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A Sense of Purpose Means a Longer Life

Purpose not only enhances well-being, but can extend our lives.

Do you have a strong sense of purpose and direction in your life?

If you answer yes to this question, then you may have a 15% higher chance of still being alive in the 2028.

That sounds crazy, but it’s based on research – in 2000, more than 6000 people were asked this and similar questions. This year, researchers at the University of Carleton in Canada did a follow up study. They found that, over those 14 years, around 9% of the participants had died. They also found that people who reported a strong sense of purpose were 15% less likely to be amongst those who had passed away. This applied to every age group. If they reported a strong sense of purpose they were 15% more likely to still be alive. (1)

And in a study published just this month, researchers at University College London found that, for people over the age of 65, a sense of purpose and overall well-being meant that they were 30% less likely to die over a period of eight and a half years. This study followed over 9,000 English people and found that, at the end of the eight and half year period, only 9% of people in the highest category of well-being had died, compared with 29% of those at the lowest level of well-being. Those who reported the highest level of fulfilment lived, on average, two years longer. (2)

But why does a sense of purpose have such a positive effect on our mental and physical well-being? I would suggest four main reasons.

Motivation. It’s easy to lose motivation in our lives. Sometimes we might wake up in the morning and ask ourselves , ‘What’s the point of all this?’ Waking up, having a shower, eating breakfast, going to work, day after day… But with a strong sense of purpose we never ask that question. We always have a motive and a reason for everything we do.

Orientation. In a similar way, sometimes we might lose our sense of direction in life. The world is a big place, life is long (even longer if you have a sense of purpose) and there are so many possibilities open to us. So sometimes we might feel that we’re not where we’re supposed to be, not heading in the right direction, and feel confused and disoriented. But with a strong sense of purpose, this is much less likely. We know exactly where we are, and exactly where we’re going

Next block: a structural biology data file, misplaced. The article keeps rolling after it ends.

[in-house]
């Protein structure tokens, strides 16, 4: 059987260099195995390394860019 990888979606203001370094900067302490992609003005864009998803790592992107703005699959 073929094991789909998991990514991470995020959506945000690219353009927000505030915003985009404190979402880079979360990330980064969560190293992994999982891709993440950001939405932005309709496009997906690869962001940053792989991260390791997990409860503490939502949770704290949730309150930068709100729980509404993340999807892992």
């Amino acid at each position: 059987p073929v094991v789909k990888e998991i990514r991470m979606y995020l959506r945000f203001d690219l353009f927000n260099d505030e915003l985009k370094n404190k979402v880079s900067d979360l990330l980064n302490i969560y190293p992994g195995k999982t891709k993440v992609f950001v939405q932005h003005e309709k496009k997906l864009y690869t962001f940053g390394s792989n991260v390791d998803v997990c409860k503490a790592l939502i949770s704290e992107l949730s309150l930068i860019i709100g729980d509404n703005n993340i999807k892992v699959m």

Resilience. A sense of purpose enables us to overcome challenges and transcend difficulties which might normally overwhelm us. It gives us the determination and endurance to keep going in the midst of hardship and suffering. There is great quote from the philosopher Nietzsche which illustrates this: ‘He who has a why to live can bear with almost any how.’

Positivity. Purpose gives us access to optimism and hope. It gives us resistance to states of psychological discord such as depression, anxiety, boredom and frustration. It’s usually when we lose our sense of purpose that we become vulnerable to psychological discord. For example, in my view there’s a strong connection between addiction and loss of purpose. In fact, in a strange way addiction can be seen as an attempt to regain a basic sense of purpose when no other is available. The purpose becomes to supply yourself with the substance you’re addicted to.

Does a Sense of Purpose Mean not Living in the Present?

And it’s worth pointing out that having a sense of purpose doesn’t necessarily mean that we stop living in the present. This can happen, especially with a 'personal accumulative' type of purpose, when our goals are specifically defined and when we head towards them with too much focus and rigidity. We might become so focused on the future, and so determined to reach it, that the present loses it value, and we stop paying attention to it. We might spend so much time looking forward that we forget to look around. (I'm going to focus on different types and levels of purpose in my next blog.)

However, this doesn’t have to be the case. We can still live in the present at the same as moving with the flow of our purpose, in the same way that a person on a train journey can look out of the window and enjoy the scenery.

Steve Taylor, Ph.D. is a senior lecturer in psychology at Leeds Beckett University, UK. He is the author of Back to Sanity andThe Fall.

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